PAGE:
• 2. 2 which include penicillin and cephalosporin, interfere with the synthesis of the bacterial wall. Antibiotic classes such as aminoglycosides, tetracyclines, macrolides and others inhibit ribosomal translation within the bacteria. This action causes the bacteria to be unable to build the proteins required for life or replication. Common antibiotics within these classes include streptomycin, erythromycin, and azithromycin. Quinolones such as ciprofloxacin inhibit bacterial DNA replication.(1) With so many different antibiotic classes that attack different mechanisms within the bacteria, it would seem that humans should have the upper hand on these pesky little pathogens. However, if the alarm bells being sounded by governmental health organizations around the world are accurate, it appears that the microbes are the ones winning the war. On April 30, 2014, the WHO updated its Antimicrobial Resistance Fact sheet. The number of documented complete antibiotic resistant infections has increased significantly and has appeared in more countries since the last published report in May 2013.(10) The study of the means by which bacteria develop resistance to antibiotics has caught the attention of researchers in the areas of evolutionary biology, microbiology, genetics, chemistry, and other related sciences. This research has highlighted methods organisms use for adaptation and evolution, such as genetic mutation, homologous recombination (HR), and horizontal gene transfer (HGT).(6) Genetic mutation and HR occur when a bacterium’s DNA is altered within the specific bacterium. HGT occurs when DNA is transferred from one organism to another through processes outside of normal reproduction. This can occur with related bacteria or between different species. Not only can bacteria undergo mutation within its own genome, it can evolve using genes from other microbes leading to mosaic genes in which multiple organisms have contributed to the gene.(5) Researchers have also found that pleiotrophy and epistasis effect what mutations bacteria can undergo.(8) Pleiotrophy occurs when a single gene influences multiple phenotypic characteristics. Epistasis occurs when multiple genes influence a single phenotypic characteristic. This demonstrates that developing antibiotic resistance is an exceptionally complex evolutionary process. Not all antibiotic resistance is the result of adaptation. Intrinsic antibiotic resistance occurs when the wild type of a species exhibits resistance to an antibiotic. The bacterial genus Mycoplasma lacks a cell wall so β-lactem antibiotics have no effect. Some bacteria such as Pseudomonas aeruginosa have several intrinsic mechanisms, making treatment of infection by them difficult from the start.(5)(1) Bacteria that have not been endowed with intrinsic resistance must depend on evolutionary processes in order to persist in environments where antibiotics have been introduced. There are four general methods bacteria can use to develop antibiotic resistance. One method is to decrease uptake of the drug. This can occur through things such as the modification of porins. Increased export can also provide a mechanism of resistance and can be accomplished by upregulation of efflux pumps which pump the drug out of the cell. Some bacteria can inactivate or modify the target that the drug affects or make a new antibiotic resistant target. Bacteria can also hydrolyze or modify the drug using enzymes.(5) Methods The methods for studying antibiotic resistance in bacteria include in-vitro, such as in a petri dish, or in-vivo, within a living organism. Until recently, researchers were solely studying the evolution of phenotype in bacteria. With advancements in DNA sequencing, researchers can study changes in genotype arising from specific mutations. With bacterial genome information now widely available, this information can be correlated with phenotypic traits and computer simulations can be run. This speeds up study and provides some ability to predict adaptation.(6)(3) Traditional laboratory techniques such as cloning, PCR and gene expression have been coupled with novel techniques as available technology has been advancing. The methods of studying antibiotic resistance in bacteria have advanced beyond culturing multiple petri dishes with varying concentrations of antibiotic. More sophisticated laboratory studies can now introduce antibiotics to a medium at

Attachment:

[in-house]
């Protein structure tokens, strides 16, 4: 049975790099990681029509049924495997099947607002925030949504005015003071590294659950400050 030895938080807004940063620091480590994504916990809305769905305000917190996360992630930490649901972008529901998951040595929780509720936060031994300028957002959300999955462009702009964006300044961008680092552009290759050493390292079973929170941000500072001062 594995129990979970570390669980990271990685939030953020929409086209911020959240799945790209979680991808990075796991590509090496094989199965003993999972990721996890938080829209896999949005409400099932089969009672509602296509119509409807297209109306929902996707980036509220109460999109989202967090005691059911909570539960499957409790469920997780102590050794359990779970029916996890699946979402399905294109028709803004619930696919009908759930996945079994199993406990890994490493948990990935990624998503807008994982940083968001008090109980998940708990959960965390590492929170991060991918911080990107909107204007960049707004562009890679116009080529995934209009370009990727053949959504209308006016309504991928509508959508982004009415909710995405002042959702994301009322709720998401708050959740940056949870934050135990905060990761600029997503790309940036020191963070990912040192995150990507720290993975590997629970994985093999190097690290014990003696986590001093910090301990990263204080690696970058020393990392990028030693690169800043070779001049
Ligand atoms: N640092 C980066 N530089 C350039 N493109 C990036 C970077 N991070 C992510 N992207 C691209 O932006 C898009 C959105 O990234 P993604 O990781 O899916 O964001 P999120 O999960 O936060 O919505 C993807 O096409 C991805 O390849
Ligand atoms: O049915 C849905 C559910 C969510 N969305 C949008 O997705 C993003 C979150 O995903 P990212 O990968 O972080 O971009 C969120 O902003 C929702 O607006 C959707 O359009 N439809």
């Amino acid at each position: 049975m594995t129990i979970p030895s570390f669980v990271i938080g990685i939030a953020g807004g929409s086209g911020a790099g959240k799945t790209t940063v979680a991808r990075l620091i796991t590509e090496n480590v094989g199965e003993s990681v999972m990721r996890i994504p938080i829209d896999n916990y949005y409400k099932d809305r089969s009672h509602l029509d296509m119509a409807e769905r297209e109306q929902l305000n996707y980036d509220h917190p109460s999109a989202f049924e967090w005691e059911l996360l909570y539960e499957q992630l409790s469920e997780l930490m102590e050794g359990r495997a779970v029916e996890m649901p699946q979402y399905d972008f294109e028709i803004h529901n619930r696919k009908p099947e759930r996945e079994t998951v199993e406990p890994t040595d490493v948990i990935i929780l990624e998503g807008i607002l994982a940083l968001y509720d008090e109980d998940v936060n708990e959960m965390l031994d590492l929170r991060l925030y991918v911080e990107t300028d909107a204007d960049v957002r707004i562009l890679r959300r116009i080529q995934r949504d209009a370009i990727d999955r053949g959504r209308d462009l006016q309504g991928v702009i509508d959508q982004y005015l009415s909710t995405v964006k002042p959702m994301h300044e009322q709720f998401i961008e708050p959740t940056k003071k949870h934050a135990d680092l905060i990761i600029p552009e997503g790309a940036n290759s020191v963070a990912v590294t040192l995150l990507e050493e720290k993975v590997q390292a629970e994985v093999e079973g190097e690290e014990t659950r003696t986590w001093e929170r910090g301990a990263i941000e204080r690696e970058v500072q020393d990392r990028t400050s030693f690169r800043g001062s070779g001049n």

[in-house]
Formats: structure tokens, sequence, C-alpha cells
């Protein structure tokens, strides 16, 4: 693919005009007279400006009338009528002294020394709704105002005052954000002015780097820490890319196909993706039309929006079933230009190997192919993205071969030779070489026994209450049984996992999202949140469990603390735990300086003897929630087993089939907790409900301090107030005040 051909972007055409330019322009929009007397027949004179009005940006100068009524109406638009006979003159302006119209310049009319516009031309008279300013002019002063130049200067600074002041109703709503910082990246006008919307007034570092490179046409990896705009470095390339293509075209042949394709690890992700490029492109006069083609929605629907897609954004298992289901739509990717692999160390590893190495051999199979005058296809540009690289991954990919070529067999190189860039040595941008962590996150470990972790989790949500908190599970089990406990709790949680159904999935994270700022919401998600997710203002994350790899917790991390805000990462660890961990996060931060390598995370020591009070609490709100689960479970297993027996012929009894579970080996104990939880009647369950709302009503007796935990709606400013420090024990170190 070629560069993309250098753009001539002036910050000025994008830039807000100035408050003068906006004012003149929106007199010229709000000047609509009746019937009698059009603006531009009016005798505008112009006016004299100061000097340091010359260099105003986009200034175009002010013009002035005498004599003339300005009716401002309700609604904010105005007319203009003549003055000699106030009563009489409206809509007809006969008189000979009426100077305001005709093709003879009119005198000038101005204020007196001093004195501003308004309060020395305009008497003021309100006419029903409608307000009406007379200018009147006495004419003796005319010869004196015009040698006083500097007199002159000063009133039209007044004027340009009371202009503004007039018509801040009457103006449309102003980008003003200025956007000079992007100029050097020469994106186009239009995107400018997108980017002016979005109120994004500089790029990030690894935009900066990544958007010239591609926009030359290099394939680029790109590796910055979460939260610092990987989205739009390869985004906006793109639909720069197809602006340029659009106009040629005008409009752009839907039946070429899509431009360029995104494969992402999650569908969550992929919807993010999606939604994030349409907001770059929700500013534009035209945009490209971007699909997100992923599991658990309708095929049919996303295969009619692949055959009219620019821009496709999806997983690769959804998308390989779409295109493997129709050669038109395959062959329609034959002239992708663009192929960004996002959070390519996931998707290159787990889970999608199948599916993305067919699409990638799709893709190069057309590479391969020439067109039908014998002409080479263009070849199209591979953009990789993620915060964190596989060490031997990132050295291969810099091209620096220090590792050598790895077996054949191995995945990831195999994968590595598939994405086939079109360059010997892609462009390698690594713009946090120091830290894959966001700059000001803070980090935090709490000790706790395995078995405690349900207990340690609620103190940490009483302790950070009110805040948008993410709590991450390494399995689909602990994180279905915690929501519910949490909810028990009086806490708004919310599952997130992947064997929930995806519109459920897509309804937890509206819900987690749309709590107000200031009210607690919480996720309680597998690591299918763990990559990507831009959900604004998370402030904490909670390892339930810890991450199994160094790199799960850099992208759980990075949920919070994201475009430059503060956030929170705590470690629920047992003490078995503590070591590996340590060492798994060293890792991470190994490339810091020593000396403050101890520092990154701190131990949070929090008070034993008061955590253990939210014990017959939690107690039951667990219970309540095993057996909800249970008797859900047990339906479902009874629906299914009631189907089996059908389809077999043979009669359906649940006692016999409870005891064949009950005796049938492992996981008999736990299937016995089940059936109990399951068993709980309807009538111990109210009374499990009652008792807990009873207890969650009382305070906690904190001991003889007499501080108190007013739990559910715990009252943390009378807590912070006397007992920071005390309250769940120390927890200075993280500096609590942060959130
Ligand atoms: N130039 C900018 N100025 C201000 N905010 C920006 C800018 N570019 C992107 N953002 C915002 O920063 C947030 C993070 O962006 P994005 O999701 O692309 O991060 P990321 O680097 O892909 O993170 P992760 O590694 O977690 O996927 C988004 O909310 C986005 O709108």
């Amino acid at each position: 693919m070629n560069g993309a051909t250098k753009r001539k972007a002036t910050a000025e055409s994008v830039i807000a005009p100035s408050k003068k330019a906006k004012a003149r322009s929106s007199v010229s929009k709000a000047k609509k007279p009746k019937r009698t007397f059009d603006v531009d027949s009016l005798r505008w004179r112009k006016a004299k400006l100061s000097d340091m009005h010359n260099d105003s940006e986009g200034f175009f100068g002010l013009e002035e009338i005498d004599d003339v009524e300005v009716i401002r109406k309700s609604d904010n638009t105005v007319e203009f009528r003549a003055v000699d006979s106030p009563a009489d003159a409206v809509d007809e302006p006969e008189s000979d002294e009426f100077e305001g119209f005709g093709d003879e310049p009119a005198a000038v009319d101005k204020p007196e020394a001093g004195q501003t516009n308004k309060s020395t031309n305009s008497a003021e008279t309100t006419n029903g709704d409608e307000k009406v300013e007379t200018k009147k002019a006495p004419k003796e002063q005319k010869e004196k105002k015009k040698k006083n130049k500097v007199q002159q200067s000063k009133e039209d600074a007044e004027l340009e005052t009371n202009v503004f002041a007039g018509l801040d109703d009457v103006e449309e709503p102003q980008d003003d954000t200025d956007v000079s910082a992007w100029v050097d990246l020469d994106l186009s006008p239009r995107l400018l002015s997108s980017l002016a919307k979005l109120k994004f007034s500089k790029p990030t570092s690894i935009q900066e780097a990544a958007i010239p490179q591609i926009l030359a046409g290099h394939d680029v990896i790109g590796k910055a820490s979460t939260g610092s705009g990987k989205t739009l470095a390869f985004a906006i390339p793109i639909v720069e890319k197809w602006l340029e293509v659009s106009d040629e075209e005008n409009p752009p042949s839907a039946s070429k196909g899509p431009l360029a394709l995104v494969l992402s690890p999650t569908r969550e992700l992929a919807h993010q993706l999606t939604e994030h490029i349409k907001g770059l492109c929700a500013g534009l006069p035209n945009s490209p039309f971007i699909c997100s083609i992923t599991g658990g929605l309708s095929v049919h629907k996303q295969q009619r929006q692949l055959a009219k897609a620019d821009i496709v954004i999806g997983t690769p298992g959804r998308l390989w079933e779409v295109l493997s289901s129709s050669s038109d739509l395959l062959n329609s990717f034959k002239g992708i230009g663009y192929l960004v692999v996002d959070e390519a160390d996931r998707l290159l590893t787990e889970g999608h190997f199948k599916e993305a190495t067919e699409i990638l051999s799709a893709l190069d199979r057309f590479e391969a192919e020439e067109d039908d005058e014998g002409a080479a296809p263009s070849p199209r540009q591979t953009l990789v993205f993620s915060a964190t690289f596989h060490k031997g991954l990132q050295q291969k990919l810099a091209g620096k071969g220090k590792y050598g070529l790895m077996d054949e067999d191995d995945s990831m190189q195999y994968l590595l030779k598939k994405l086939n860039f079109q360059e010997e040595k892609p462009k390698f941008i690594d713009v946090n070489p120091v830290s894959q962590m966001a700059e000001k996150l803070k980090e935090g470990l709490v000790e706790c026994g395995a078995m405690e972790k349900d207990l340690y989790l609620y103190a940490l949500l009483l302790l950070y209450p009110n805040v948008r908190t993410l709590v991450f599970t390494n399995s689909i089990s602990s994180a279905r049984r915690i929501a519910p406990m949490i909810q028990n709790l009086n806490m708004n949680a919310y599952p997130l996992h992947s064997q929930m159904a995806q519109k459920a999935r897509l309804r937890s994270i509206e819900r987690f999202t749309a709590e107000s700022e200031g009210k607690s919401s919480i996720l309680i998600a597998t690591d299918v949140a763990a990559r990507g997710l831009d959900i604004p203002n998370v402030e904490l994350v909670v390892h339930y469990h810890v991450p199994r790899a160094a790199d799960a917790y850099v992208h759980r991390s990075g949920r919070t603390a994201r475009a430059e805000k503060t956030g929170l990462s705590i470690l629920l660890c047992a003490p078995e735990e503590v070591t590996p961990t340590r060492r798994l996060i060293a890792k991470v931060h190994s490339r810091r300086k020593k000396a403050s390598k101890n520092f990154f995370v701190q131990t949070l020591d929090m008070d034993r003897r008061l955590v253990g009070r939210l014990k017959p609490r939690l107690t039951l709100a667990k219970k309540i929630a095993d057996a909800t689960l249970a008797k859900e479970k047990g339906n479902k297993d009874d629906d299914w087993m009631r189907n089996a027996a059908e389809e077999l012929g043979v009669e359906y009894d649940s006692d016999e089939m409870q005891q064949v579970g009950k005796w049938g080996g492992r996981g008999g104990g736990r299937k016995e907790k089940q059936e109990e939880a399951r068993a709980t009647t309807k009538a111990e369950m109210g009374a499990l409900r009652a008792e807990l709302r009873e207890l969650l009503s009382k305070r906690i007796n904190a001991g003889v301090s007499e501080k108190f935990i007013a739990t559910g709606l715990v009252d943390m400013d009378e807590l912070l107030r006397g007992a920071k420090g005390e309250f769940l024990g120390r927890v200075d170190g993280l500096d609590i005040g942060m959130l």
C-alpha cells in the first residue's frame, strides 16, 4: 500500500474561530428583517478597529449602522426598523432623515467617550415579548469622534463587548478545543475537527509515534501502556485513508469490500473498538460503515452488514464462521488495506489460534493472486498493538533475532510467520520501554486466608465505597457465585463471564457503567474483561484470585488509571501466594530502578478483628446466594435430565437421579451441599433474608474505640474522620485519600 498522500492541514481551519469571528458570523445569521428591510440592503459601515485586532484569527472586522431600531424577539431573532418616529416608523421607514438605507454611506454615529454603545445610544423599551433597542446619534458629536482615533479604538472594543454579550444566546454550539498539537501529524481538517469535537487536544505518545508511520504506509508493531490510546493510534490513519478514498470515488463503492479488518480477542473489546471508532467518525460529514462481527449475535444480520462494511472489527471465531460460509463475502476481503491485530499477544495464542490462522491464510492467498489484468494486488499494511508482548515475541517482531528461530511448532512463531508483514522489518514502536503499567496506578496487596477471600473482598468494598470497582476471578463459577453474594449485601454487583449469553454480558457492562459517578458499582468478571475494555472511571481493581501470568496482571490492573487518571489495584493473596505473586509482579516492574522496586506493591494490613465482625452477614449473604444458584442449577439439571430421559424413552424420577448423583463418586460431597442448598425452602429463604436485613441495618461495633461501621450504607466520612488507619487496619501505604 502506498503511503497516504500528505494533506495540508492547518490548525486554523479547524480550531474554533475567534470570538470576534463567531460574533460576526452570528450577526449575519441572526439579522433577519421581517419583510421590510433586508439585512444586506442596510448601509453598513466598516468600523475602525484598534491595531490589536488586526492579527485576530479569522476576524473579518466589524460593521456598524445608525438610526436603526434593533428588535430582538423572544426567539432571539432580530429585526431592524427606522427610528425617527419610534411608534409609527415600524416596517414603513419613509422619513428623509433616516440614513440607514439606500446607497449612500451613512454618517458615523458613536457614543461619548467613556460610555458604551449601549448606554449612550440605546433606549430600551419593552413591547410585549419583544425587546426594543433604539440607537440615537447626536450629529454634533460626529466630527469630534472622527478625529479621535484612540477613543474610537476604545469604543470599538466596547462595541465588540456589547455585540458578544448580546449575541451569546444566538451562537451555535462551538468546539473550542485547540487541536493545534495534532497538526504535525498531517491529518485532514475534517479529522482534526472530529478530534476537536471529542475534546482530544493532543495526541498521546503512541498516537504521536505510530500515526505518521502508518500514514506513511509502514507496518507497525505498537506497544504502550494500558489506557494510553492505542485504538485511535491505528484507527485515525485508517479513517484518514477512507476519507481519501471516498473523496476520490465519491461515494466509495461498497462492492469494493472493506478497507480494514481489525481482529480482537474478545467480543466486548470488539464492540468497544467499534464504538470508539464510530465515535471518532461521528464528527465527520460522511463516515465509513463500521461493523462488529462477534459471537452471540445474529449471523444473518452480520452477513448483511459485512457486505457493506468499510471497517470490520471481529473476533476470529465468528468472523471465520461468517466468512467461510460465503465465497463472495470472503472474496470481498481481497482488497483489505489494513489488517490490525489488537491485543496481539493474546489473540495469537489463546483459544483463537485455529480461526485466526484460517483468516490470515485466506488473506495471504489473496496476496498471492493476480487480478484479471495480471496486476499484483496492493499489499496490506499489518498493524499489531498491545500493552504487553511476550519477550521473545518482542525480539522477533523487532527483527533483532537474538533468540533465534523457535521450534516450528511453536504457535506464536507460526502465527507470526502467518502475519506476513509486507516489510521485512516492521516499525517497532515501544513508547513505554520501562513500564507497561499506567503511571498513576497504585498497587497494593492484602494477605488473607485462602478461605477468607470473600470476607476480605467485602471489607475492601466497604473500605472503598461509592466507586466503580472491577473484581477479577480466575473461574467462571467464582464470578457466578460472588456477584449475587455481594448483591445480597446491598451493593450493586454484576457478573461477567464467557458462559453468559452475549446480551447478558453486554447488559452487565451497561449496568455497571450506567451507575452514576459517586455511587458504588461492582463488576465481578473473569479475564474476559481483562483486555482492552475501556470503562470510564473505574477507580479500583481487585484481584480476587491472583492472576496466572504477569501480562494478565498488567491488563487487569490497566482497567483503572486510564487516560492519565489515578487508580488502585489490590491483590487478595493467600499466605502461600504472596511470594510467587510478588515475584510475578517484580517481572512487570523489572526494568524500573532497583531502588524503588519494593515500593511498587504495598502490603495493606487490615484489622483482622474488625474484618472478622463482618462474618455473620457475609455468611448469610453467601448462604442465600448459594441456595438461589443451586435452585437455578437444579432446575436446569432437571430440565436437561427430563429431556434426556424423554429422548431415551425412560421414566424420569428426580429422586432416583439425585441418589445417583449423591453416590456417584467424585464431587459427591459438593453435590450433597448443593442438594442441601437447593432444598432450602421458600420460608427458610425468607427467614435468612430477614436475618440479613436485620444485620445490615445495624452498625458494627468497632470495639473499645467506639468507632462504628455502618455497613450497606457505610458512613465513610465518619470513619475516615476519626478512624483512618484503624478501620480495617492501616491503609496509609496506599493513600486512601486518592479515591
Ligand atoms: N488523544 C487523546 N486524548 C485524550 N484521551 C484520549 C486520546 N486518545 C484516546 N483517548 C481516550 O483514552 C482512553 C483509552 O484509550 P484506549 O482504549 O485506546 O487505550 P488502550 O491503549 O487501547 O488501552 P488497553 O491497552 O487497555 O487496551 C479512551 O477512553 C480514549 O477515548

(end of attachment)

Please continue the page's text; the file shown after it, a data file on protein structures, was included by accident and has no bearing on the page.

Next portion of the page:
• 3. 3 different rates or gradients. Automatic feedback control can be implemented that will detect increasing levels of resistance and adjust the introduction of antibiotics accordingly. Such methods have provided insight into rates of resistance development with different microbes and antibiotics. This can better inform treatment guidelines that may slow resistance and increase effectiveness.(6) Results Previous theories have suggested that the biological costs associated with developing antibiotic resistance would decrease fitness of the bacteria. Wild type phenotypes would then be able to out- compete the mutated bacteria in environments that did not have the antibiotic present. Other theories suggested that when a population has adapted to a new environment those adaptations will disappear if the environment changes back to the original state.(3) These studies demonstrated that in the course of developing antibiotic resistance, the bacteria also underwent compensatory mutations that offset the biological cost of antibiotic resistance.(7)(3) These mutations often conferred increased fitness on the mutants compared to the wild type even when antibiotics were not present. Levin et al. specifically studied Salmonella typhimurium in mice. It was found that mutations in S. typhimurium, leading to resistance to various antibiotics, reduced the virulence of the bacteria. When the bacteria were transferred to antibiotic free mice, virulence was restored. When antibiotics were reintroduced, it was found that in most cases, S. typhimurium had maintained its resistance, and virulence was retained as a result of mutations at other loci. Additionally, they found that the mutation which makes Escherichia coli resistant to streptomycin reduces the E. coli ribosomes’ ability to translate proteins, a mutation that should significantly affect fitness. When E. coli was then transferred to an antibiotic free medium, compensatory mutations occurred which restored the ribosomes translational ability almost to wild type levels, bringing fitness back to almost equal with the wild type. The researchers then replaced the antibiotic resistant allele in the compensated strain with the antibiotic sensitive wild type allele from the wild type E. coli. This led to the lowest fitness of any of the experimental strains demonstrating that the new strain was unable to return to its original state of antibiotic sensitivity. Additionally, it was discovered that resistance persisted through subsequent generations. The genes providing antibiotic resistance may be repressed, but if the antibiotics were introduced into the environment of later generations, resistance was rapidly developed.(3) Comparisons of identical experiments, with the only difference being that one is in-vivo and the other in-vitro, have resulted in very different compensatory mutations, indicating that environment will effect the mutations that occur.(5) The bacterial evolution is contingent on the overall environment it is in. Thus, the development of resistance is not a static process but can be adapted to bring about the highest possible fitness for the organism. All of the studies investigated the presence and function of R-factors. R-factors are specific plasmids found in enteric bacteria. The plasmid provides coding both for resistance and also enhancement of the transfer of those genes in related populations. This is an example of HGT that promotes rapidly developing resistance.(5) R-genes have been detected in bacterial libraries and soil samples where the bacteria have not had exposure to antibiotics.(1) This discovery is important for two reasons. First, it demonstrates that in many bacteria the ability to develop resistance is intrinsic and not the result of direct exposure to antibiotics. Also, by cataloging potential R-factors, researchers can better predict resistance that may be transferred in the future.(6) Some bacteria are classified as “promiscuous.” When these microbes obtain resistant plasmids they can transfer these not only within their own species but to other species as well. This transfer will occur in both the absence and the presence of the antibiotic. Some bacteria can also move between different species of hosts. For example, antibiotic resistant Salmonella that develop in chickens being given feed containing antibiotics can lead to